The Good Doctor premiere recap: Introducing Dr. Shaun Murphy


Photo Credit: The Good Doctor/ABC Image Acquired from Disney ABC Media

The Good Doctor aired its premiere episode of the young and bright surgeon, who has had a difficult upbringing and looks set to have an even more difficult future.

The premiere of the newest ABC medical drama The Good Doctor got underway with its premiere episode last night.

The opening episode focused on introducing us to Dr. Shaun Murphy, played by Freddie Highmore, as he makes his way to San Jose St. Bonaventure Hospital.

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While the episode introduced Shaun, we were also introduced to other key characters within the show and are given an insight into how the hospital’s administrations feels towards Shaun. This new doctor is no ordinary doctor. If you do not know already, he has Savant syndrome (which basically means he is a genius) and also Autism (which means he finds it difficult to communicate and interact with others).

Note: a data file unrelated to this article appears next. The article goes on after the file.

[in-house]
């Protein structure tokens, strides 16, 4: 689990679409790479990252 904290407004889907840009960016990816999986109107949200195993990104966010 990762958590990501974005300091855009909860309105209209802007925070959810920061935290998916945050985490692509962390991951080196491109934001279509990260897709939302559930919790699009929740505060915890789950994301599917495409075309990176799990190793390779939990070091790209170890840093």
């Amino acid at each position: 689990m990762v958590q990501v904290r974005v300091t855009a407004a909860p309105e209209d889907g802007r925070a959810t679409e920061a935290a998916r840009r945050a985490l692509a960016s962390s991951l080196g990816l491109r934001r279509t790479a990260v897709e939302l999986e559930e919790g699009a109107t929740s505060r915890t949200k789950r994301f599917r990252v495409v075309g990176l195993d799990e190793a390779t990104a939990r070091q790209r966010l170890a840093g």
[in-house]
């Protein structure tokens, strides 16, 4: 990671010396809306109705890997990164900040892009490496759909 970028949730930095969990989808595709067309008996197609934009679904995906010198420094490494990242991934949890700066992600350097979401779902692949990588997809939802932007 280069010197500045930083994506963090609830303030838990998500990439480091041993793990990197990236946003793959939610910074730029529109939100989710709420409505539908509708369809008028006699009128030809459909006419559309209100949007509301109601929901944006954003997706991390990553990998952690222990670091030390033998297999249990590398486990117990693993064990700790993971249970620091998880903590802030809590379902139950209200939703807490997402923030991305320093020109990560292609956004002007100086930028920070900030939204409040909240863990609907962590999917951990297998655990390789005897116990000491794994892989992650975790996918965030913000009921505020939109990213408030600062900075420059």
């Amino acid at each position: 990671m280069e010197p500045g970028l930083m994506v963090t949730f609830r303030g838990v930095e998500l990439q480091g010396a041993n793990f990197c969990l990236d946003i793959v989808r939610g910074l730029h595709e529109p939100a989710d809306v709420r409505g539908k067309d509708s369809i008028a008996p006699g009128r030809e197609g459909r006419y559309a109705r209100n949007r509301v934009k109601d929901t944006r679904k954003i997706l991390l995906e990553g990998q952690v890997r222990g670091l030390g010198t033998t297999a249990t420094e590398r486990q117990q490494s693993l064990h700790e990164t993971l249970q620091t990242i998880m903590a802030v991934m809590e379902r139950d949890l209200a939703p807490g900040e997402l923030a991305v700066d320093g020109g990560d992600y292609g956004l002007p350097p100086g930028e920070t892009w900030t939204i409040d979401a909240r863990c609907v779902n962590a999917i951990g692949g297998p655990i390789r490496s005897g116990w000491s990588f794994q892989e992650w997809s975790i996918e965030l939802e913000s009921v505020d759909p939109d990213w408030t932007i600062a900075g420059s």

Shaun’s past

Throughout the episode, we were given a glimpse into what Shaun’s childhood was like. This would be through flashbacks triggered by a certain present-day event.

In the very first few moments of the show, Shaun could be seen leaving home to make his way to San Jose St. Bonaventure Hospital. He crosses a soccer field where some children are playing, triggering a memory/flashback for him showing him as a child curled up in the fetal position trying to protect himself from the many blows raining down on his head. His brother comes to his aid toward his attackers off. This first initial glimpse into Shaun’s childhood sets the tone that he did not have a happy childhood.

Later on, we are given another glimpse of his past while he is riding in the back of an ambulance with a child patient that he has treated in an airport accident. The trigger this time appears to be the parents of the young boy holding hands together.